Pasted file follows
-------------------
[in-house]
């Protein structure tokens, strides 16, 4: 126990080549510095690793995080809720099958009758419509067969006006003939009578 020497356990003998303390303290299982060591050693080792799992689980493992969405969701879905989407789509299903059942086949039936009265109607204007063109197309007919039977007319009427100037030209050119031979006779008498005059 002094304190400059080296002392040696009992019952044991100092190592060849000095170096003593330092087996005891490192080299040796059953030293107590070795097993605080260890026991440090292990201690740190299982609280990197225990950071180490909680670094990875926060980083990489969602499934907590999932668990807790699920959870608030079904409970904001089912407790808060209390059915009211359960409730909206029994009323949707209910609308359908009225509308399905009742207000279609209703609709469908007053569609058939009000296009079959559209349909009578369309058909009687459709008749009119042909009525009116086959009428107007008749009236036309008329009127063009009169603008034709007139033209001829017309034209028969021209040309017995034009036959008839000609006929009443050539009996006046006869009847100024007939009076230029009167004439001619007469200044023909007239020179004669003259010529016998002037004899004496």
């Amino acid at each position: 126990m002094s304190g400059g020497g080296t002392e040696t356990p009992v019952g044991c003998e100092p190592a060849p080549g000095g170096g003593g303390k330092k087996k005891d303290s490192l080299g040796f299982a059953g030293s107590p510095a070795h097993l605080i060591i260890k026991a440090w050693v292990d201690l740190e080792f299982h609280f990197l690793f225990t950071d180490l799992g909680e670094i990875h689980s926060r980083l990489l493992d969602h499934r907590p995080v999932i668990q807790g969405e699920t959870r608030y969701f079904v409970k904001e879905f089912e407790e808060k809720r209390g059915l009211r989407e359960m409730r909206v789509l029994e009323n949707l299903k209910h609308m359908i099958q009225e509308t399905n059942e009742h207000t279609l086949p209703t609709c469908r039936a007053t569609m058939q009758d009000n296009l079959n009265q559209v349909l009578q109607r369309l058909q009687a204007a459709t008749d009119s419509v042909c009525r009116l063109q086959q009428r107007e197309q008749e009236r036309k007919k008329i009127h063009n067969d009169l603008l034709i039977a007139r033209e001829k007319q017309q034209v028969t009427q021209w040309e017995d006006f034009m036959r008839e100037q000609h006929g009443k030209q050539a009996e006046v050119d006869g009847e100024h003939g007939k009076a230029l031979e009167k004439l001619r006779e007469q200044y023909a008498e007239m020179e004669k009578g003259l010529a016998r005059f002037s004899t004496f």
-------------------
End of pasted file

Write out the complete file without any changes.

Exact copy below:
[in-house]
């Protein structure tokens, strides 16, 4: 126990080549510095690793995080809720099958009758419509067969006006003939009578 020497356990003998303390303290299982060591050693080792799992689980493992969405969701879905989407789509299903059942086949039936009265109607204007063109197309007919039977007319009427100037030209050119031979006779008498005059 002094304190400059080296002392040696009992019952044991100092190592060849000095170096003593330092087996005891490192080299040796059953030293107590070795097993605080260890026991440090292990201690740190299982609280990197225990950071180490909680670094990875926060980083990489969602499934907590999932668990807790699920959870608030079904409970904001089912407790808060209390059915009211359960409730909206029994009323949707209910609308359908009225509308399905009742207000279609209703609709469908007053569609058939009000296009079959559209349909009578369309058909009687459709008749009119042909009525009116086959009428107007008749009236036309008329009127063009009169603008034709007139033209001829017309034209028969021209040309017995034009036959008839000609006929009443050539009996006046006869009847100024007939009076230029009167004439001619007469200044023909007239020179004669003259010529016998002037004899004496």
């Amino acid at each position: 126990m002094s304190g400059g020497g080296t002392e040696t356990p009992v019952g044991c003998e100092p190592a060849p080549g000095g170096g003593g303390k330092k087996k005891d303290s490192l080299g040796f299982a059953g030293s107590p510095a070795h097993l605080i060591i260890k026991a440090w050693v292990d201690l740190e080792f299982h609280f990197l690793f225990t950071d180490l799992g909680e670094i990875h689980s926060r980083l990489l493992d969602h499934r907590p995080v999932i668990q807790g969405e699920t959870r608030y969701f079904v409970k904001e879905f089912e407790e808060k809720r209390g059915l009211r989407e359960m409730r909206v789509l029994e009323n949707l299903k209910h609308m359908i099958q009225e509308t399905n059942e009742h207000t279609l086949p209703t609709c469908r039936a007053t569609m058939q009758d009000n296009l079959n009265q559209v349909l009578q109607r369309l058909q009687a204007a459709t008749d009119s419509v042909c009525r009116l063109q086959q009428r107007e197309q008749e009236r036309k007919k008329i009127h063009n067969d009169l603008l034709i039977a007139r033209e001829k007319q017309q034209v028969t009427q021209w040309e017995d006006f034009m036959r008839e100037q000609h006929g009443k030209q050539a009996e006046v050119d006869g009847e100024h003939g007939k009076a230029l031979e009167k004439l001619r006779e007469q200044y023909a008498e007239m020179e004669k009578g003259l010529a016998r005059f002037s004899t004496f």